Why trust organizations should be thinking about separately managed accounts

Ryan Nauman of Zephyr

This is America.

If you can have something as trivial as a hamburger your own way, you should be able to have something as important as investments your own way. Up until now, though, customizing professionally managed accounts to suit individual objectives has been inaccessible to everyone except the ultra wealthy.

That all is changing, though, as Ryan Nauman, market strategist for Zephyr, explained.

Ryan is the host of the popular Adjusted for Risk podcast. He is a well-respected investment industry strategist regularly featured on TD Ameritrade Network, Yahoo! Finance, Bloomberg TV, Bloomberg Radio and Chuck Jaffe’s Money Life podcast. His opinions and market expertise have been published in Reuters, CNBC, Bloomberg, MarketWatch.com, Yahoo! Finance, and the Wall Street Journal.

As Zephyr’s Market Strategist, Ryan provides analysis and research on market trends across asset classes, sectors, and regions to help empower better asset allocation strategy decisions.

Check out what he has to say about SMAs.

Let’s start with a definition. What are separately managed accounts?

Ryan: Separately managed accounts are like mutual funds or ETFs in that they are professionally managed portfolios of individual stocks, bonds and /or alternatives managed by a professional asset management firm on the investor’s behalf. However, in separately managed accounts the investor has direct ownership of the individual stocks or bonds. As a result of the direct ownership, the investor has the flexibility to customize the securities in the portfolio.

In a mutual fund or ETF, you buy rights to the income streams in a pooled investment. But in a separately managed account, you own Apple. Your name is actually on Microsoft or Google. Because you have direct ownership, it offers a lot more flexibility, transparency, and customization opportunities with the framework of a managed product.

For example, you might go to an asset manager that offers separately managed accounts and say, “I want to invest in your large growth product but take out Tesla.” You can’t do that with a mutual fund or an ETF.

Why are separately managed accounts becoming more popular?

Ryan: Historically, separately managed accounts were earmarked for institutions such as endowments or ultra-high-net-worth investors because minimum buy-ins were in the millions of dollars. But those buy-ins have come down due to fractional shares. Now, in some instances, it might be hundreds of thousands of dollars instead. So more of your typical retail investors have access to separately managed accounts.

Furthermore, younger investors want more transparency, flexibility and more control over where their money is going. Maybe an investor doesn’t want to invest in tobacco companies. You don’t have that flexibility with a mutual fund. Separately managed accounts are great for ESG investors and really anyone who wants to better align their investments with their unique beliefs, values, and investment objectives.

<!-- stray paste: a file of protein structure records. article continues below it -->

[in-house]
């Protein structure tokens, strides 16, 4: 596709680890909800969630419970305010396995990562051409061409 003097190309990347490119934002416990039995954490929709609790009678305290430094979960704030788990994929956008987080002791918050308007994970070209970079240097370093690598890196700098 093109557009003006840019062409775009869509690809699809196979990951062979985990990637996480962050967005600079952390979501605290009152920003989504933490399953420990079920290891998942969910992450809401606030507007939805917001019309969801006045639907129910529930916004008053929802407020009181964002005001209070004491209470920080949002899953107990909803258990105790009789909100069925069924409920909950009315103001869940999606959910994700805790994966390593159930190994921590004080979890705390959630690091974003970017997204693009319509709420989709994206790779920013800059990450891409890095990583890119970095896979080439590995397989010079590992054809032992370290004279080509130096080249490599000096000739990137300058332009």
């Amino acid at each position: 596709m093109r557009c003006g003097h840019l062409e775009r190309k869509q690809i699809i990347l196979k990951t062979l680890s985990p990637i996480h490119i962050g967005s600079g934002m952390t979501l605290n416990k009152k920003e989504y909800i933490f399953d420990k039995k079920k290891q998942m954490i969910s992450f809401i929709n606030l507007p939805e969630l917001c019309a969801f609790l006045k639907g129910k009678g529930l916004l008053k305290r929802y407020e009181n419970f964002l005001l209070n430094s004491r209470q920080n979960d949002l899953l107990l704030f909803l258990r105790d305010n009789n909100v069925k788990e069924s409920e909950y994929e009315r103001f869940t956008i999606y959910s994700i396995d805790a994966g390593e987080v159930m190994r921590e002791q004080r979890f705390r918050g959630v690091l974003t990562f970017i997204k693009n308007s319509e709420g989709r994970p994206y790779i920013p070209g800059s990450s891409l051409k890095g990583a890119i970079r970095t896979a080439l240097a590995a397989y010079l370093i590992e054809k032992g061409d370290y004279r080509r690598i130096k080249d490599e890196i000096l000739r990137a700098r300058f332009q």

What does this mean for the trust industry?

Ryan: Trusts need diversification through alternatives and different types of investments, investments that are different from stocks and bonds. Separately managed accounts offer flexibility on what you hold. For example, you could say, “Hey, I want to have a managed future,” or “I want to invest in private credit within this SMA.” You can do that under one umbrella, whereas you can’t in a one-size-fits-all approach like a mutual fund or ETF.

Another benefit is tax management, which is very important to trust clients. Because your name is on each individual stock, you can do more creative tax-loss harvesting. You can sell the losers and buy them back without selling the entire investment pool.

What kind of growth have you seen in separately managed accounts?

Ryan: One of our products within Zephyr is the PSN separately managed account database. That database has 20,000 SMAs in it. The asset manager contributes information about their product, and wealth managers can search for products. Within that database we’ve seen a 26 percent growth in assets under management over the past 5 years.

It sounds like separately managed accounts are part of this larger trend of democratizing investing.

Ryan: Investors are demanding more freedom, control and transparency, especially younger investors. General investing is being commoditized. If you want, you could go to Robinhood and other discount online applications and invest. But it is still very difficult to individually buy all the securities and manage them professionally. Now, you can have that level of control and still get professional management.

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